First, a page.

Heilbrunn Timeline of Art History



  • Intaglio with Hermes pulling up a figure emerging from the ground, 3rd–2nd century b.c.
    Italic, Hellenistic
    Banded agate; 5/16 x 1/16 x 1/2 in. (0.8 x 0.2 x 1.3 cm)
    Gift of John Taylor Johnston, 1881 (81.6.28)

    This banded agate ring stone represents Hermes wearing a chlamys (short cloak) and a winged cap, and holding the kerykeion (herald’s staff). The god is pulling a bearded figure from the ground, presumably a soul emerging from the shades. The image has been interpreted as a representation of Hermes in his role of Psychopompos (guide of the souls), escorting the souls of the dead to the banks of the River Styx. According to a different interpretation of the subject, here Hermes is bringing a dead person back to life, an iconography connected to Pythagorean doctrines popular in Etruria at the time when the gem was carved.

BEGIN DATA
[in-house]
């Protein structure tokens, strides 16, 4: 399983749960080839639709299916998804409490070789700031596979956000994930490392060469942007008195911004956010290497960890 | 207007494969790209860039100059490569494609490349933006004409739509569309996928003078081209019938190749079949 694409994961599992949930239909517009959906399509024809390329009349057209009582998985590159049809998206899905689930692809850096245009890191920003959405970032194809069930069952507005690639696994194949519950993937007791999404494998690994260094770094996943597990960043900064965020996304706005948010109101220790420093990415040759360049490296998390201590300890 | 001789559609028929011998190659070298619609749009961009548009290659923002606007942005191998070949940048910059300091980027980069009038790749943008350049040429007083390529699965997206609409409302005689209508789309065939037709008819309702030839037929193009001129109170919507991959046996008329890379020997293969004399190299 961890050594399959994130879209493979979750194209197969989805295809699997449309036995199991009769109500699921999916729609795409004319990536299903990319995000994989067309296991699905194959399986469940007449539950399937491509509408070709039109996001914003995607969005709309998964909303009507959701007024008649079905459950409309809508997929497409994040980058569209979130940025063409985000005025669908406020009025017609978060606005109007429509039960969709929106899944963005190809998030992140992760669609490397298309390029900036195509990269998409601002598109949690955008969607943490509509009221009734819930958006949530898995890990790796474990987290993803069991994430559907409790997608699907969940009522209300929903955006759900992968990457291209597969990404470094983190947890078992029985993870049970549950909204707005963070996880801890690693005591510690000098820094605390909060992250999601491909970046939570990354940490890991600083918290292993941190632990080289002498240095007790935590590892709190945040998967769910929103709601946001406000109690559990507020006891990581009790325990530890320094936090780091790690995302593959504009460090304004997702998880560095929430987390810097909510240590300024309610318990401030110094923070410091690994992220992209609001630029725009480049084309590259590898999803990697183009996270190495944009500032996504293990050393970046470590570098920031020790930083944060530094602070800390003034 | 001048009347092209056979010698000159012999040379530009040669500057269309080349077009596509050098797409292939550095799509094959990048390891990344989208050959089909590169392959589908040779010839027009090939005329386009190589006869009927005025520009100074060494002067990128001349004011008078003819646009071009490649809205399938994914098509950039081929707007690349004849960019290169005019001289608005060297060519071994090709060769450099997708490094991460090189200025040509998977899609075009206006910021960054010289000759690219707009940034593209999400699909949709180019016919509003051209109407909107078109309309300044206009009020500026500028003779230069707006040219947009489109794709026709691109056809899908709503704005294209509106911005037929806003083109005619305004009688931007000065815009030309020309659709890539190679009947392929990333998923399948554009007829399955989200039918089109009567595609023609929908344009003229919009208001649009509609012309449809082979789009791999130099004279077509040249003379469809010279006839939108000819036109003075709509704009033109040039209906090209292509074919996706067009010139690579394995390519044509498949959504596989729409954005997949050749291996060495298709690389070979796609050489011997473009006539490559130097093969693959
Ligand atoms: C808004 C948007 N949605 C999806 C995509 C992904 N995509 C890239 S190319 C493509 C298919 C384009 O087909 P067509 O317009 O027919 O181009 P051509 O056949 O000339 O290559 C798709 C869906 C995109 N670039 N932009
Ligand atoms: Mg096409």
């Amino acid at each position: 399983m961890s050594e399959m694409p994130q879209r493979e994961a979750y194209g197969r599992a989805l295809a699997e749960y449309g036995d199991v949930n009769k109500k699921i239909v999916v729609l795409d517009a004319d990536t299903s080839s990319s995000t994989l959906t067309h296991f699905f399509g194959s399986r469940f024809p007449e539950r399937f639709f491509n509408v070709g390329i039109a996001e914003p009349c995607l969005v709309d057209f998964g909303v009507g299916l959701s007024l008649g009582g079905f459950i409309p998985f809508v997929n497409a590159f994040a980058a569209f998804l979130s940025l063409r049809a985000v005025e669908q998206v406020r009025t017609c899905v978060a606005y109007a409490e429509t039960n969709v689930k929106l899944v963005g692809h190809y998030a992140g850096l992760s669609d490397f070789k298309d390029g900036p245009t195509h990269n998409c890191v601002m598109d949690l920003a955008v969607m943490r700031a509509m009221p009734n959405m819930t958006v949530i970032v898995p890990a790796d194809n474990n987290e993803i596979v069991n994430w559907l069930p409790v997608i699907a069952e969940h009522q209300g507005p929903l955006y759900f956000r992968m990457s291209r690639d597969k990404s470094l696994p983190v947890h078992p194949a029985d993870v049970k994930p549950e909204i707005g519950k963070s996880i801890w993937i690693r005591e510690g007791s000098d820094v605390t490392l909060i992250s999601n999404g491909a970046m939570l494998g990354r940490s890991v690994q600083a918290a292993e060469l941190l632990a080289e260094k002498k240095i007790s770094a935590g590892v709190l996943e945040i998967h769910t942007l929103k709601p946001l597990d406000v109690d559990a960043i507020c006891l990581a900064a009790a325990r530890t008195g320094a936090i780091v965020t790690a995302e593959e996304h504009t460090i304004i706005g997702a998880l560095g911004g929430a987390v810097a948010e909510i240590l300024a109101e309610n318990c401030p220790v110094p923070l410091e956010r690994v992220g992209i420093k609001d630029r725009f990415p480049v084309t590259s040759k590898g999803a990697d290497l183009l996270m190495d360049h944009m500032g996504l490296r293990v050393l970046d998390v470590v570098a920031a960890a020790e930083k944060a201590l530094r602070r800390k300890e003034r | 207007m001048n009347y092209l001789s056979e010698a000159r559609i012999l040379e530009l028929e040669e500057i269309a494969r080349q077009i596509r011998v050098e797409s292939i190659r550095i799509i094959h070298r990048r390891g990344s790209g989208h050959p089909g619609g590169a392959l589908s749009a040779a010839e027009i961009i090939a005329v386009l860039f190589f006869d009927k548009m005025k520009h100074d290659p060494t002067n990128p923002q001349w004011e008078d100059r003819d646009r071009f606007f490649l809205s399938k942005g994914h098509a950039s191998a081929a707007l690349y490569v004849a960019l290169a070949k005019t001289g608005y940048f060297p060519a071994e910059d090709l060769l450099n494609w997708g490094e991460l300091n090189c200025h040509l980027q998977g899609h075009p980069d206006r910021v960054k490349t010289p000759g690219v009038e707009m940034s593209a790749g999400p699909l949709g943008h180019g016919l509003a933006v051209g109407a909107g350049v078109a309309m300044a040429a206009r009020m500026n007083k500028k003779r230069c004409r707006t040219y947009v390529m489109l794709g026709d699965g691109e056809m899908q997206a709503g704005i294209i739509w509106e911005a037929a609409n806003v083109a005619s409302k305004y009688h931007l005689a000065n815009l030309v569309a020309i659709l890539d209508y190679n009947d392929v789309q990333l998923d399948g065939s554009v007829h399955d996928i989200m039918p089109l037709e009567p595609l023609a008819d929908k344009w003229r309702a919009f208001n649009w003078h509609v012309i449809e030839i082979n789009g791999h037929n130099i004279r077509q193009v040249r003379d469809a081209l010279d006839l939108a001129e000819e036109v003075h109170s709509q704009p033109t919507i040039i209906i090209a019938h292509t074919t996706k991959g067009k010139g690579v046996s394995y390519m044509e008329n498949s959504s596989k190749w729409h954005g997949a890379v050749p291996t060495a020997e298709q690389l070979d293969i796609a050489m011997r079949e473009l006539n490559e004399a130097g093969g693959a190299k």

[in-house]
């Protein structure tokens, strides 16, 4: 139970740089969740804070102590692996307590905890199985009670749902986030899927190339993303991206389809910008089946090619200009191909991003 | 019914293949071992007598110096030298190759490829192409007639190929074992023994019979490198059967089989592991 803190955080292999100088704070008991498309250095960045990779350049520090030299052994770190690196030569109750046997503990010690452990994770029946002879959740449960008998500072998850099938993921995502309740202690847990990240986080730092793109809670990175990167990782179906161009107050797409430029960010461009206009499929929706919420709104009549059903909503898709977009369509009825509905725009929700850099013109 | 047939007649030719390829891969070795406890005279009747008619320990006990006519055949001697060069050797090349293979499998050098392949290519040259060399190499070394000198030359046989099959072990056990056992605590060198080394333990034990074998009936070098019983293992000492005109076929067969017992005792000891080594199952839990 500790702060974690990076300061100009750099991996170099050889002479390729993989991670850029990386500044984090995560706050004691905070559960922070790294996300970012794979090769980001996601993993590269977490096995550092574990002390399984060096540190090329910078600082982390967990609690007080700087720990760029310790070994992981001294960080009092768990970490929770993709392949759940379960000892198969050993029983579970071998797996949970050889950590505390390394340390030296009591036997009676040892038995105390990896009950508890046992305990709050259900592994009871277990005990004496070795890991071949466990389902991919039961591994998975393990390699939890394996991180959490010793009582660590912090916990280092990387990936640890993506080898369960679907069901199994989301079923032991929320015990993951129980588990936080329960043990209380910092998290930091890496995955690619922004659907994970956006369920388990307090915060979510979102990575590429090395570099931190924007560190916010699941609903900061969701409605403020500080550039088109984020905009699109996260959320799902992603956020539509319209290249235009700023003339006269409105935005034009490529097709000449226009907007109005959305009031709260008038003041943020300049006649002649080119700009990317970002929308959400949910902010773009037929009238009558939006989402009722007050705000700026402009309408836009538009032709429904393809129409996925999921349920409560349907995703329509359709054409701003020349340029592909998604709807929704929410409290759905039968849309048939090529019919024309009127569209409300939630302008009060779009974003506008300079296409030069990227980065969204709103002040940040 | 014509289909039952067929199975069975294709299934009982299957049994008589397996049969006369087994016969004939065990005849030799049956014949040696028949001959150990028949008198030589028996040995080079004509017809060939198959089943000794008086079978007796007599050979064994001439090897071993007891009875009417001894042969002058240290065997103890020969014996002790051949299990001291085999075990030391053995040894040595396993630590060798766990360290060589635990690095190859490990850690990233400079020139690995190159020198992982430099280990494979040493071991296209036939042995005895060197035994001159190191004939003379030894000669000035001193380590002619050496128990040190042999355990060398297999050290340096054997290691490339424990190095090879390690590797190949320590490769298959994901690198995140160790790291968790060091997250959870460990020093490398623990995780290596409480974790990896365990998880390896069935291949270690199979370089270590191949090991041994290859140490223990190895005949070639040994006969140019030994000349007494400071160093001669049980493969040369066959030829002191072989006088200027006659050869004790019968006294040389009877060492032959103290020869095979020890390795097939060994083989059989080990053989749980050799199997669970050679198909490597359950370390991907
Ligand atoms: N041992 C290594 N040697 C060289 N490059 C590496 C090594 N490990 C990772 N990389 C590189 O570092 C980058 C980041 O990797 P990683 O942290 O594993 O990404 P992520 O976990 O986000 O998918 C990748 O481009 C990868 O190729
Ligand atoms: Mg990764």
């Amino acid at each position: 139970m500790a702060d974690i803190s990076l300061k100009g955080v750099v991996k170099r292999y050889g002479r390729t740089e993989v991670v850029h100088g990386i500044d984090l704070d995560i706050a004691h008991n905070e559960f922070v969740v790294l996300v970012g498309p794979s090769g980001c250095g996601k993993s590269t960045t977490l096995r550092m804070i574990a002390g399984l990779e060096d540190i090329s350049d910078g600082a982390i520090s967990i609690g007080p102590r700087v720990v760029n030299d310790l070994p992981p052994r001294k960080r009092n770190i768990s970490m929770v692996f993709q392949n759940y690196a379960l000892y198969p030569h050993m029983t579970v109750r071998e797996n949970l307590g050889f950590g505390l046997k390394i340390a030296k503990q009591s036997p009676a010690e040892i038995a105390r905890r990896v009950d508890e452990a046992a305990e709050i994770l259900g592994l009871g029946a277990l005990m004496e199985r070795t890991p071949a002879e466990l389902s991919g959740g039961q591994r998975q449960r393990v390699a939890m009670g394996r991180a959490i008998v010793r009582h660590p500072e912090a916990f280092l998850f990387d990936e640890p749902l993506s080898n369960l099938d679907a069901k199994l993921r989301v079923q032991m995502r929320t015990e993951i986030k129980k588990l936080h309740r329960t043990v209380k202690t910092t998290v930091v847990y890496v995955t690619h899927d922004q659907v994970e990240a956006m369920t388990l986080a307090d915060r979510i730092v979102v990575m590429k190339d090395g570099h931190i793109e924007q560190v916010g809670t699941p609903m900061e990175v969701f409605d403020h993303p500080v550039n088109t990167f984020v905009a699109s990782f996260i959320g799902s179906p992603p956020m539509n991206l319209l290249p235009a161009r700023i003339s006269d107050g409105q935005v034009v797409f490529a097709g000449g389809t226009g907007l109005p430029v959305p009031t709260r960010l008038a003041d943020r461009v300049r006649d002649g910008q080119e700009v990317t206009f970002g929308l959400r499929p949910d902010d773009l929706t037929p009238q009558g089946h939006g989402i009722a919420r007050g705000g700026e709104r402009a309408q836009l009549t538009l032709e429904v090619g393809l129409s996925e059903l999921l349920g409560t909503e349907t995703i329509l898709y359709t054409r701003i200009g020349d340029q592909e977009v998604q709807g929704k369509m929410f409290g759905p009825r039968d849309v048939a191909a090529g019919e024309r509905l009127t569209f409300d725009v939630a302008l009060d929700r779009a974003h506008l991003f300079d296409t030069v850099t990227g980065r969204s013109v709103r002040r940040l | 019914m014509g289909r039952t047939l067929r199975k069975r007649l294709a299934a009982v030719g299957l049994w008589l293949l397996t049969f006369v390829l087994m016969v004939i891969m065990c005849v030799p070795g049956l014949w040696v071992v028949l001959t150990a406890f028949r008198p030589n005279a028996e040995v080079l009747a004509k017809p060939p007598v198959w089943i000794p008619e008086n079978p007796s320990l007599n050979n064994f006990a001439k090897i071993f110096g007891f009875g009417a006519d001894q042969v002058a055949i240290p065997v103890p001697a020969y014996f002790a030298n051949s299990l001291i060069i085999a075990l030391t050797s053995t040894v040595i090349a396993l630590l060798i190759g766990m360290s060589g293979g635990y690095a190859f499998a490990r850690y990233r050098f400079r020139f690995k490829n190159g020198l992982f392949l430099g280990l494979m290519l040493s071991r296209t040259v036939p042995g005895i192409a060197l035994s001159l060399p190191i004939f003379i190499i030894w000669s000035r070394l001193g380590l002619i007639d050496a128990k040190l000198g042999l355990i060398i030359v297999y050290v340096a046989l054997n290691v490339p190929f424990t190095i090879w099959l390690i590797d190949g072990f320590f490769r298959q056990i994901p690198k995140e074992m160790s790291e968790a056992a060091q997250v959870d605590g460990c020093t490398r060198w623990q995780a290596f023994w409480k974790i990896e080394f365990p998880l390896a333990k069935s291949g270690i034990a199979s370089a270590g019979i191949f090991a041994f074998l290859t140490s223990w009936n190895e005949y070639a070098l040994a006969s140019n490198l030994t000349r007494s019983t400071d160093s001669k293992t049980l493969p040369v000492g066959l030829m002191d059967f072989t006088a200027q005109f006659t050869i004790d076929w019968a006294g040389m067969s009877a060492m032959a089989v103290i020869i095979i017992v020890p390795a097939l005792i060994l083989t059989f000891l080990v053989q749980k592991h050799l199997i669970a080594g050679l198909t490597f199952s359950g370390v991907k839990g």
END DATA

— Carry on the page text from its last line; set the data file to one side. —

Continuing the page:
Engraved letters frequently accompany the figural design on antique gems. These can refer either to the artist or the owner of the gemstone, or to the subject represented on the gem. This agate is inscribed with the letters C.A.D., presumably the initials of the gem’s owner, who might have used it as a seal. The letters are carved in reverse in the stone, so that they would read correctly once impressed on clay or wax.

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  • Intaglio with Hermes pulling up a figure emerging from the ground, 3rd–2nd century B.C.
    Italic, Hellenistic
    Banded agate; 5/16 x 1/16 x 1/2 in. (0.8 x 0.2 x 1.3 cm)
    Gift of John Taylor Johnston, 1881 (81.6.28)

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